The Coma 2 craft

The Coma 2 phone call

Unfortunately, a lot of my disappoints from the first game have carried over to the second. One of the big parts of this game series is running away from monsters, you probably spend half the game being chased, trying to find someplace to hide. However, to open doors you have to hold the ‘a’ button down for a few seconds. I often found I would be running for my life, finally reach a door to escape only to be cut down as the door took too long to open. However, my biggest issue with both games was that they rely so heavily on the notes you collect to explain story and background. Throughout the game you can collect almost fifty notes, each one a decent paragraph of info-dumping. Even I, as someone who enjoys visual novels, found these overwhelming and towards the end didn’t bother to read them. I found this was borderline lazy as any background information should have been integrated into the actual gameplay.

A new issue I encountered with this game was with saving my gameplay. I found that if I saved at point B, and then died and quit the game, it would set my save back to the previous save at point A. Where as if after dying I selected ‘load’ and then quit, it retained my point B save. The game does have a warning about this, but it just left me scratching my head as to why that would even be a feature.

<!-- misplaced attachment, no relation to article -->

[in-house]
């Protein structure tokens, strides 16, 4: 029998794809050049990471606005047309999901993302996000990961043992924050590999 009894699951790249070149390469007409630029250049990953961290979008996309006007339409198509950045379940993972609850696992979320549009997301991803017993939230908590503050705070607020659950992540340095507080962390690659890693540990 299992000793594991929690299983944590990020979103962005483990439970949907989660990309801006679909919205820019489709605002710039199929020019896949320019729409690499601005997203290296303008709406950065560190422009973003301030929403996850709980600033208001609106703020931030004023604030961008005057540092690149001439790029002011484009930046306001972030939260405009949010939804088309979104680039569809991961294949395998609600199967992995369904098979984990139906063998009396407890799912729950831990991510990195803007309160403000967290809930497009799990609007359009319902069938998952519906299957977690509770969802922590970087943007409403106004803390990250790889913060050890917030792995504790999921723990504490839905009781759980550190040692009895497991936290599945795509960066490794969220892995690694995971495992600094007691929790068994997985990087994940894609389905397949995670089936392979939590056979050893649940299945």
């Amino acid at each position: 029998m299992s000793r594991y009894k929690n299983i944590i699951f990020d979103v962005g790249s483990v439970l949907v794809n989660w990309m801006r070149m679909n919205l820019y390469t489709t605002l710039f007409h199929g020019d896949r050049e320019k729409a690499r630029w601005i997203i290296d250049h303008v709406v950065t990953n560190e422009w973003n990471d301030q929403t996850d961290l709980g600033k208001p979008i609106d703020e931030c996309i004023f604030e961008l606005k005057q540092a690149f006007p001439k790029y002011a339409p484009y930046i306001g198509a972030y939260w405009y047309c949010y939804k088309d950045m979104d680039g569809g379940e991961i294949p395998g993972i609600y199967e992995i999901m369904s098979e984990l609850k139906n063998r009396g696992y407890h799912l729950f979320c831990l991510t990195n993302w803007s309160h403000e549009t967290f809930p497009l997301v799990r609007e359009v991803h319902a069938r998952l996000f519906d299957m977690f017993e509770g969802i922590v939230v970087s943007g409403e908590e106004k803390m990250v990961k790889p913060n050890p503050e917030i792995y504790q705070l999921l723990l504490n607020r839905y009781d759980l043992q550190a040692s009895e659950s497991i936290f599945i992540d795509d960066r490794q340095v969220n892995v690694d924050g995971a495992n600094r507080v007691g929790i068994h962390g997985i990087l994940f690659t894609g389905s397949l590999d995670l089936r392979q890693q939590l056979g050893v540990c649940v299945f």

The Coma 2 notesThe Coma 2 image galleryOn a smaller negative note I was also a bit disappointed by the image gallery. As you play through the game and pass certain checkpoints or gain achievements you can unlock images in the gallery. In the previous game a lot of these images included design concepts for characters. But for the Coma 2, half the images were pictures of a girl dressed up as Mina recreating scenes of the game. By recreating I mean standing on a train platform, or hiding under a desk. It just felt like such a waste, and I didn’t see the point of these images. 

The Coma 2 Vicious Sisters review

The Coma 2 has definitely been an improvement on the first game. The new mechanics made for an extra puzzle twist and the second half of the story brought some much needed depth instead of just running around. However, the game did carry over many of features that made the first one so unsatisfying. The game is also quite a short play, between five to ten hours depending if you use a guide or not. This may leave some players feeling they weren’t getting their money’s worth. For me, the game fulfilled the hunger I had to learn more about The Coma universe after the first game. However, it’d need to make big changes to encourage me to purchase another addition to the series.

If you’ve played The Coma:Recut or The Coma 2 what did you think of it? Let me know in the comments!


5 thoughts on “ The Coma 2: Vicious Sisters Review – Sleep With One Eye Open

  1. Hmm…I have a switch, and it does sound interesting (not to mention looks interesting) this game, but I am a bit worried about some of the mentioned flaws. That said, I might give it a go.If I do, I will let you know my thoughts on it😀

    Liked by 1 person

    1. If you’re thinking of picking it up, I believe it’s on sale at the moment on the eshop ☺️ definitely do let me know what you thought of it if you play it! It’s a decent game if you don’t go in expecting too much ☺️

      Liked by 1 person